Baci is a 6 year old Brittany who we have owned since she was 2 months old. Outside of being a pain to get house broken (I think it took almost 2 years), she is the best dog I have ever owned. I think she’s had an influence on our entire family, as she shares her joy and love unabashedly. So if one dog can change the culture of a house, imagine what you could do if you could adopt some her greatest attributes.

Here is what she has taught me:

1. Smile. Many dogs like Spaniels and Retrievers have a smiling face. The smile is infectious. You cannot look at a smiling dog and not smile back. So do you want to be infectious? Do you want your coworkers or your friends to be drawn to you? Think about smiling more often. Show up to the meeting with a smile. To the party. To the conference call. People will “hear” the smile. Curl up the ends of your mouth and let those pearly whites shine. Smile.

2. Eye contact. When Baci wants something (usually the door being opened so she can go run after a squirrel), she walks right over and makes eye contact. She gets my attention by staring deeply into my eyes. Imagine going into a meeting and the only way you could communicate is through your eyes. They cannot be ignored. I can see how this might be taken too far as staring down your boss in a meeting might be counterproductive but making eye contact is so important in getting someone to take notice. Be sure to make eye contact.

3. Touch. Reach out and touch. This may seem too familiar in the business setting and I grant you that women have more latitude than men when it comes to touching. There are many women that I hug when they come for an annual strategy meeting but not the men. It’s tricky and for all I know, it’s a Southern thing. But when Baci wants to be scratched, she reaches out and taps my hand or nuzzles me on my arm. Connecting with someone by just tapping them on the shoulder or the back of their elbow or shaking their hand can greatly enhance the outcome. You are more connected to someone when you touch them.

4. Roll. Baci rolls with the punches. She’s not pouting in the corner because I forgot to feed her yesterday or stomping off in a huff because she failed to nab that pesky squirrel before it reached the maple tree. There.are.no.regrets. There is another squirrel where that one came from. Dogs don’t end up with ulcers or depression or stress related illnesses. She isn’t ruminating about all the missed opportunities from yesterday or worried about whether or not it will rain this Saturday. She takes it all as it comes. Let it roll.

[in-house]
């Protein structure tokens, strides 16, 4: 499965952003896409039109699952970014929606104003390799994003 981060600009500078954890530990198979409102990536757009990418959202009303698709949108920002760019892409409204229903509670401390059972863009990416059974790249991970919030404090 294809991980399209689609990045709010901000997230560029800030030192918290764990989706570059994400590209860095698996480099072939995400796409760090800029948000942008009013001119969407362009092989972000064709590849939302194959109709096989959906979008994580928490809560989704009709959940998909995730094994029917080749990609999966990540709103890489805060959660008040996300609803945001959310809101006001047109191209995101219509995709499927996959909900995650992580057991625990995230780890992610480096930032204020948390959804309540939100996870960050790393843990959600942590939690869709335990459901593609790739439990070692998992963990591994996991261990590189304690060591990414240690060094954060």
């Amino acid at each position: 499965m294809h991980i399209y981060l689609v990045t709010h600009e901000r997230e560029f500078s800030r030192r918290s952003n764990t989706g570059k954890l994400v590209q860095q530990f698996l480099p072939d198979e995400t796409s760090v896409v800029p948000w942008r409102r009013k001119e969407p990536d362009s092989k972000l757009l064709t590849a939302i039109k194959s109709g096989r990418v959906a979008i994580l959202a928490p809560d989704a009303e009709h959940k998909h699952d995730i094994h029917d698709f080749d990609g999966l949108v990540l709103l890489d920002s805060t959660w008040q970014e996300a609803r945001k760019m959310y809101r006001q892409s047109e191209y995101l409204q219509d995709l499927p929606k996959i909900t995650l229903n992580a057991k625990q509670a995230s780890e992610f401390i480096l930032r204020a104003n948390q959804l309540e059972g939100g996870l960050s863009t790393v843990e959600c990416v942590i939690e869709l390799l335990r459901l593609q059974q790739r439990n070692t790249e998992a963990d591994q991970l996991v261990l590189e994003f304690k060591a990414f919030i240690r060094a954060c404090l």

5. Chill out. Baci can chill out and take a nap ANYWHERE. When we get back from our morning walk, she takes a few sips of water and then heads to her favorite chair to chill out. She takes care of herself. She’s just exerted a lot of energy dragging me around the neighborhood and she sits back and relaxes. Don’t we all need to do that? Instead of focusing on the next task or project. Take 15 minutes and recoup. It helps your demeanor. Take a minute or five to chill out.

6. Love. I don’t know about your dog but my dog loves everyone. I’ll lick your face if you like, let me cuddle with you, I’m your BFF unconditional kind of love. She doesn’t care how old you are, what language you speak or what gender you are. If you are in front of her, she loves you. No questions asked. Imagine having that kind of love for everyone when you head to your next board meeting or widget manufacturing conference or high school reunion. Unconditional love is really freeing. It leaves you open with no attachments. Embody the Baci love (except maybe not licking anyone’s face).

7. Live. Baci inhales life. If it’s running through a pile of leaves, chasing the elusive squirrel, keeping the geese at bay or fetching a tennis ball, she is all in. She doesn’t hold back. If this is the task at hand, she will bring her whole self. I’ve never thrown a tennis ball and have her meander over halfheartedly to pick up the ball. So bring it. To your next project, washing the dishes or writing a blog post. Be all in.

As I write this, my dog is sprawled on the floor next to me. Never self-conscious. Never worried about the judgments of others. It’s so inspiring. Just be.

Are You a Silo Builder or Buster?

Silos crop up in organizations when there is a lack of trust.  Departments, regions and co-workers try desperately to mark their territory and keep a tight fist on resources and information.  It’s not a healthy situation.  This results in closed doors, back stabbing and, frequently, loss of good personnel.  They take off for more forthcoming, open organizations.Silo Builder or Buster

Silos in your personal life crop up when you don’t tell your husband about the exam your son failed at school.  Why bring him into it?  He’ll probably get angry.  Your son will get embarrassed and defensive.  Let’s just put up a wall on the information to keep the peace.  Suddenly you’ve laid your first brick in your own personal silo.  The “keep bad news away from Dad’ silo.  In the long run, when someone finds out who knew what and when, the trust might be irreparable.

So how do you go about some silo busting?  Here are some ideas